Making an IHT bill disappear
“Post death inheritance tax planning between spouses pretty much ended with the advent of the transferrable nilrate band (TNRB) didn’t it?” Not necessarily…….
Those of us who are old enough to have been practising before the TNRB was announced in the 2007 Autumn Statement may also remember cases where the surviving spouse had automatically inherited the jointly owned marital home along with all other assets and died within two years of their better half leaving an estate worth more than the single nil-rate band of the day. An easy remedy straight out of the precedent books was to do a post death severance of the joint tenancy then vary the will or intestacy of the first spouse to die to send a half share of the house through the first estate to the survivor’s residuary beneficiaries. Both estates would then be below the IHT threshold. Thanks to the TNRB, we don’t have to do that any more.
But wait. The government’s own Inheritance Tax Manual instructs District Valuers to allow a discount of 10% on an undivided share in land where related property rules do not apply, even if the purpose behind the co-ownership trust has ended. On a house worth £500,000 that is £25,000 off the surviving spouse’s half share if the other half is owned by someone else. (Related property rules still apply if the surviving spouse has a life interest in the other half share)Example: Mr & Mrs Jones (who have no children) owned a house jointly worth £500,000 and had £170,000 of investments between them. Mr Jones died in March 2017 leaving everything to his wife, and Mrs Jones died in July 2018. The whole estate passes to their only nephew under Mrs Jones’s will; there is on the face of it an IHT bill of £8,000 on an estate of £670,000. Dig out that old precedent and post death sever the joint tenancy; vary Mr Jones’s will to leave his half of the house to the nephew and residue to Mrs Jones. (£250,000 chargeable as related property rules apply; balance spouse exempt; £75,000 unused nil-rate to transfer). As a result, Mrs Jones will be deemed to co-own with the nephew at her death and the 10% discount can be applied to her half. Her estate is then £395,000 (£225,000 + £170,000) against her own NRB of £325,000 and a TNRB of £75,000: total NRB £400,000.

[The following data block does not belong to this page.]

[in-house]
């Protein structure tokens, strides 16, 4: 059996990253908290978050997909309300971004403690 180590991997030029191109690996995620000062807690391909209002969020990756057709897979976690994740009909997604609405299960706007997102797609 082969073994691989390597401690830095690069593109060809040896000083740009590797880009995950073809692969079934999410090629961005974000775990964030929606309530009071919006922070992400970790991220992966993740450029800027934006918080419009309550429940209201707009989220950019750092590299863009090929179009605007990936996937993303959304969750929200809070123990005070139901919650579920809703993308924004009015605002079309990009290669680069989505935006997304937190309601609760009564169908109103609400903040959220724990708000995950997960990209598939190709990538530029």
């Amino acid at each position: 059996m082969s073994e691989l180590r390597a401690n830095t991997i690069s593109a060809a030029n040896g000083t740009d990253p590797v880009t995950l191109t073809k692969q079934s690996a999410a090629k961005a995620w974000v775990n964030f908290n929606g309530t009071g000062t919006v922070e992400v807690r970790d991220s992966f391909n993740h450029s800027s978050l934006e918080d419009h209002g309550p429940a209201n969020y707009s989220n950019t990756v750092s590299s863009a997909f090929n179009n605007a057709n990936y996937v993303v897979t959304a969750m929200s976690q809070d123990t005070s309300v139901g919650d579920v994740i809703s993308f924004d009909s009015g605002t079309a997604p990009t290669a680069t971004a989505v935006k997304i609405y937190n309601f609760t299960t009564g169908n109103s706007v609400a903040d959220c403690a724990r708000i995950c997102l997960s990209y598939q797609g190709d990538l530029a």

An IHT bill of £8,000 disappears. If the house still sells for £500,000, there may be a CGT bill but one can deduct costs of sale – say £7,500 and apply the executors’ CGT allowance currently £11,700 and the balance is taxed at 28% (£1,624). CGT could be wiped completely if the nephew has a child, spouse or partner and is happy for his uncle’s half-share to be willed to them under the Deed of Variation. The property is assented accordingly so the heirs can sell as tenants in common in equal shares and use both their annual CGT allowances - £23,400
Sometimes it pays to think outside the box.